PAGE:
However, and maybe this is because I was at that meeting and possibly taken up in all the grandeur, but I got a different vibe from this particular program. There was no bickering–only constructive discussion. The tone was formal but not severe, and every person involved seemed to really believe in the project’s potential. The highlight of the meeting was a presentation by the U.S. Assistant Director of Commerce for Economic Development, Jay Williams. He had been the mayor of Youngstown, Ohio, a city which had experienced many problems similar to those faced by Eastern Kentucky towns in the late 20th century. Youngstown had once been an industrial center for steel production. However, many of its steel mills closed down over time and the city faced severe economic downturn. But Williams spoke of the Youngstown 2010 project, started in the early 2000s, that aimed to leave the city’s steel heritage behind and forge its own future with a diverse and modern economy. He spoke of the proven and the possible, and he believed in the SOAR project so much that he signed off on a grant of $312,000 for SOAR, provided by the Economic Development Agency.
The SOAR meeting helped me to believe, or at least hope, that Eastern Kentucky is already starting to turn the tide. I suddenly felt like I was in the midst of that change by working at Grow Appalachia. Never had I felt such a clarity of purpose in my life before. Later, Wendy Spencer stood to speak and announced a $1 million dollar grant to SOAR through the employment of 52 VISTAs throughout Eastern Kentucky. That even seemed to surprise the bigwigs—Hal Roger’s let out a genuine, “Oh! Wow.” The VISTAs in attendance were asked to stand up and be recognized as examples of those already working in the region, and I finally understood the reason for my presence at the meeting. I smiled and tried my best to seem proud of my work. And I was. I am.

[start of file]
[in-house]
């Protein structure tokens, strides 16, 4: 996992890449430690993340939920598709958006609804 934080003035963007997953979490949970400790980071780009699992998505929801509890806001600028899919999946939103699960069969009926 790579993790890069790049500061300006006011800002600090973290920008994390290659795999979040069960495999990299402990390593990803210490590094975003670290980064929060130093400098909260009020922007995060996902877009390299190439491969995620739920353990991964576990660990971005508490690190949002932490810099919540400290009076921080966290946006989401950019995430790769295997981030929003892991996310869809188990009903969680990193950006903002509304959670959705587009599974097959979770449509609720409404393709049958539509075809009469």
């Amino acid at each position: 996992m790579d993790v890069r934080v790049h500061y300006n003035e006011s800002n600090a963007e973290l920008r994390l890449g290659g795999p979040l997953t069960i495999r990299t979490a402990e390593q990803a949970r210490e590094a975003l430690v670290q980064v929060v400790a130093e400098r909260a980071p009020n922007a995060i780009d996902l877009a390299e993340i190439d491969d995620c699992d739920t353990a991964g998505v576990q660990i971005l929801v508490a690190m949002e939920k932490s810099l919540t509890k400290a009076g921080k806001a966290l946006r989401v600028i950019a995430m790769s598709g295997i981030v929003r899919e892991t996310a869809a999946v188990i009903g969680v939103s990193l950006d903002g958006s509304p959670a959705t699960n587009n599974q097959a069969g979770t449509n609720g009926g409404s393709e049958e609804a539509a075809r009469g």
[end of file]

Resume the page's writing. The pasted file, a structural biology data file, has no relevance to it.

Later we met with the Governor and Congressman, shook their hands, spoke with each of them for a bit, and took pictures. I was then asked to do a quick video interview with WYMT, a local news station. I again tried my best to be coherent and passionate, and I think the video turned out okay. Beyond that, a picture of David, Jeffrey, and myself was posted to the official AmeriCorps Facebook page. It was a nice 15 minutes of fame for me. But I am more excited for the time to come with Grow Appalachia. I later found out that Grow Appalachia’s director, David Cooke, is on one of the working groups for SOAR, and that we will be hosting a listening session in Berea next Thursday. I have eagerly volunteered to help, and I pass on the web address for SOAR here, so you can look up listening sessions in your area if you are interested. I am cautiously optimistic about the efforts of SOAR, and I believe that although there is always the danger of unfulfilled promises, there is little danger in the prospect of hope.